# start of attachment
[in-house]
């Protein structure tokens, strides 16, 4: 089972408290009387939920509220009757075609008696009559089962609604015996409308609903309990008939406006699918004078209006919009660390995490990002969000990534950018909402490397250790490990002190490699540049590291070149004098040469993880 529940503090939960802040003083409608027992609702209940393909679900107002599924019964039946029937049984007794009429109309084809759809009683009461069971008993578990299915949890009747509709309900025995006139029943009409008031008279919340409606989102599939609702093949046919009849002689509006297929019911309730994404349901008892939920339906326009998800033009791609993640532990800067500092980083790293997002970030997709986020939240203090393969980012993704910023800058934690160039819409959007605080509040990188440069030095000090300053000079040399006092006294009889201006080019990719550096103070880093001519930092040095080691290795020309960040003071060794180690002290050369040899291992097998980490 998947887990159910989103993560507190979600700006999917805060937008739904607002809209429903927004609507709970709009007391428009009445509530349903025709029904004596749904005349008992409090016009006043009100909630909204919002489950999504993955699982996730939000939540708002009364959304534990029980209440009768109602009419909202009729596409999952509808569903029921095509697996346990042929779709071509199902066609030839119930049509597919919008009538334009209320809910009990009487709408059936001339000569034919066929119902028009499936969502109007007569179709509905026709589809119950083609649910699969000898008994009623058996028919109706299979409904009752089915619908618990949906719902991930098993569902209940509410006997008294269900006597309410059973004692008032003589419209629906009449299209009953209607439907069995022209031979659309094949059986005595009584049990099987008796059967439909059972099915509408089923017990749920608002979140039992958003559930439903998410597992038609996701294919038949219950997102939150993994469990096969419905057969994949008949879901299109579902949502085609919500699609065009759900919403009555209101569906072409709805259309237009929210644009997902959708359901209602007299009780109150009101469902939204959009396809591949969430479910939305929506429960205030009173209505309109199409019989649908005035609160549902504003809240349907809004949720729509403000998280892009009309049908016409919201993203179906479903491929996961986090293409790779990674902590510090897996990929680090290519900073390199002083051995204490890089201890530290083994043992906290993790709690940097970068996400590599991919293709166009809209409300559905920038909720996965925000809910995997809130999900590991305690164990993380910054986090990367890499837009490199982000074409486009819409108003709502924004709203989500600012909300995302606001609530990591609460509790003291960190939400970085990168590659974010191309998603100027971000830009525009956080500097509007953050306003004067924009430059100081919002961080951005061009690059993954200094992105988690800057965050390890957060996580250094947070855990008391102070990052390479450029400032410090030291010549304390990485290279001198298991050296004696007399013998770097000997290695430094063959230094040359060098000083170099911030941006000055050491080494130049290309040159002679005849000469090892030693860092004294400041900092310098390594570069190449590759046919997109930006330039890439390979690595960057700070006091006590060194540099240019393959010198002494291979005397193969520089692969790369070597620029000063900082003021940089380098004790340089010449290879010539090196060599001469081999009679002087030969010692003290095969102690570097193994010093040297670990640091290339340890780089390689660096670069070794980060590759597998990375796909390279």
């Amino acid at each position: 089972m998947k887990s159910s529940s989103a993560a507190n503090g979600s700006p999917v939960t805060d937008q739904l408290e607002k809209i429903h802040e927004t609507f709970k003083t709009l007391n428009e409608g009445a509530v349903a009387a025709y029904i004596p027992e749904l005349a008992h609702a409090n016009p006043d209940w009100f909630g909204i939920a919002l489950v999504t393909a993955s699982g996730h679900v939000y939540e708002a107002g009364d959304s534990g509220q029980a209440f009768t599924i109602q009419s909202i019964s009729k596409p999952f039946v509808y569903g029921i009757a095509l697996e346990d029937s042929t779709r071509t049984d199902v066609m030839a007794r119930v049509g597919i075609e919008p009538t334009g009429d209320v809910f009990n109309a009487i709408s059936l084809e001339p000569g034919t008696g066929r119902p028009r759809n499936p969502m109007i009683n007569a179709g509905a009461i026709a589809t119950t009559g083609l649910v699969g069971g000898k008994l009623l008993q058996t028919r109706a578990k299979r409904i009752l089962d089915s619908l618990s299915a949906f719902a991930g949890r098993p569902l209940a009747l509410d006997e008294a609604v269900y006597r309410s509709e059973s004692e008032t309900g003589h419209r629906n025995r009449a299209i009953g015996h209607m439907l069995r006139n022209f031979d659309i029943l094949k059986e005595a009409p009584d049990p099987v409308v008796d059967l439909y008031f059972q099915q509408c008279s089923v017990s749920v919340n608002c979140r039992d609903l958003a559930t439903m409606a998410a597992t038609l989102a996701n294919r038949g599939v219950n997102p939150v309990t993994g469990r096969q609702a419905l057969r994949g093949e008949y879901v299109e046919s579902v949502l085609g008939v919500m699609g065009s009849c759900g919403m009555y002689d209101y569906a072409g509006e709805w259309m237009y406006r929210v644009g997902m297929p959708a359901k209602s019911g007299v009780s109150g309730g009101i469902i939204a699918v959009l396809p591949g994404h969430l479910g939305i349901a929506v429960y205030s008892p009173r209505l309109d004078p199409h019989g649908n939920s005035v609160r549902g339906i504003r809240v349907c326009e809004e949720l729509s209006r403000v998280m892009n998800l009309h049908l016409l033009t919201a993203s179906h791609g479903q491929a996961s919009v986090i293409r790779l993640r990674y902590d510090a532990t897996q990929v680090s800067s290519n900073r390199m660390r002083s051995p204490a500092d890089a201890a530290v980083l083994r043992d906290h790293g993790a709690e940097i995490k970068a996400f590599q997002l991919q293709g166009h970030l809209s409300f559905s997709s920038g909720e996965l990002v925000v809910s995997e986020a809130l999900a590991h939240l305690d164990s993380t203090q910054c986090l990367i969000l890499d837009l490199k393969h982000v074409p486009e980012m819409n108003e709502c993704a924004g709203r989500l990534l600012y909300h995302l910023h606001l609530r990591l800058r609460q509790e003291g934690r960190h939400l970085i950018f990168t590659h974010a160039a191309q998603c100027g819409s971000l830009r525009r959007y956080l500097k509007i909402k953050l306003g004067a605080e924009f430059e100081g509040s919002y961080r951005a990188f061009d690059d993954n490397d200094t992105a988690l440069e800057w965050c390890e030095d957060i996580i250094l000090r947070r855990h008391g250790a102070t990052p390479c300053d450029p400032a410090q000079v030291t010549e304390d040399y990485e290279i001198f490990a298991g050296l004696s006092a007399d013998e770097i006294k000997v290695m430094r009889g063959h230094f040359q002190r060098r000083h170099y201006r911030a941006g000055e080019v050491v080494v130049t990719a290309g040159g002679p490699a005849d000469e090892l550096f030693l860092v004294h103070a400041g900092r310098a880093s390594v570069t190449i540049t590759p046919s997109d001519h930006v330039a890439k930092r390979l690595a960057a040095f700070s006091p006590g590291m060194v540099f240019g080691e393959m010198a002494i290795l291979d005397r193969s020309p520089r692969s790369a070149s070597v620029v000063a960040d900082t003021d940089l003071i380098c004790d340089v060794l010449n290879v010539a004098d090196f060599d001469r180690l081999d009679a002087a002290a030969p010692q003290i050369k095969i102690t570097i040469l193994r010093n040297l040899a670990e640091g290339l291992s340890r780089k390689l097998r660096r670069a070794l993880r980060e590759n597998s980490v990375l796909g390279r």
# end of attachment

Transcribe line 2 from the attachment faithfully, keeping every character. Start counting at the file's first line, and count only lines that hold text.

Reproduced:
């Protein structure tokens, strides 16, 4: 089972408290009387939920509220009757075609008696009559089962609604015996409308609903309990008939406006699918004078209006919009660390995490990002969000990534950018909402490397250790490990002190490699540049590291070149004098040469993880 529940503090939960802040003083409608027992609702209940393909679900107002599924019964039946029937049984007794009429109309084809759809009683009461069971008993578990299915949890009747509709309900025995006139029943009409008031008279919340409606989102599939609702093949046919009849002689509006297929019911309730994404349901008892939920339906326009998800033009791609993640532990800067500092980083790293997002970030997709986020939240203090393969980012993704910023800058934690160039819409959007605080509040990188440069030095000090300053000079040399006092006294009889201006080019990719550096103070880093001519930092040095080691290795020309960040003071060794180690002290050369040899291992097998980490 998947887990159910989103993560507190979600700006999917805060937008739904607002809209429903927004609507709970709009007391428009009445509530349903025709029904004596749904005349008992409090016009006043009100909630909204919002489950999504993955699982996730939000939540708002009364959304534990029980209440009768109602009419909202009729596409999952509808569903029921095509697996346990042929779709071509199902066609030839119930049509597919919008009538334009209320809910009990009487709408059936001339000569034919066929119902028009499936969502109007007569179709509905026709589809119950083609649910699969000898008994009623058996028919109706299979409904009752089915619908618990949906719902991930098993569902209940509410006997008294269900006597309410059973004692008032003589419209629906009449299209009953209607439907069995022209031979659309094949059986005595009584049990099987008796059967439909059972099915509408089923017990749920608002979140039992958003559930439903998410597992038609996701294919038949219950997102939150993994469990096969419905057969994949008949879901299109579902949502085609919500699609065009759900919403009555209101569906072409709805259309237009929210644009997902959708359901209602007299009780109150009101469902939204959009396809591949969430479910939305929506429960205030009173209505309109199409019989649908005035609160549902504003809240349907809004949720729509403000998280892009009309049908016409919201993203179906479903491929996961986090293409790779990674902590510090897996990929680090290519900073390199002083051995204490890089201890530290083994043992906290993790709690940097970068996400590599991919293709166009809209409300559905920038909720996965925000809910995997809130999900590991305690164990993380910054986090990367890499837009490199982000074409486009819409108003709502924004709203989500600012909300995302606001609530990591609460509790003291960190939400970085990168590659974010191309998603100027971000830009525009956080500097509007953050306003004067924009430059100081919002961080951005061009690059993954200094992105988690800057965050390890957060996580250094947070855990008391102070990052390479450029400032410090030291010549304390990485290279001198298991050296004696007399013998770097000997290695430094063959230094040359060098000083170099911030941006000055050491080494130049290309040159002679005849000469090892030693860092004294400041900092310098390594570069190449590759046919997109930006330039890439390979690595960057700070006091006590060194540099240019393959010198002494291979005397193969520089692969790369070597620029000063900082003021940089380098004790340089010449290879010539090196060599001469081999009679002087030969010692003290095969102690570097193994010093040297670990640091290339340890780089390689660096670069070794980060590759597998990375796909390279």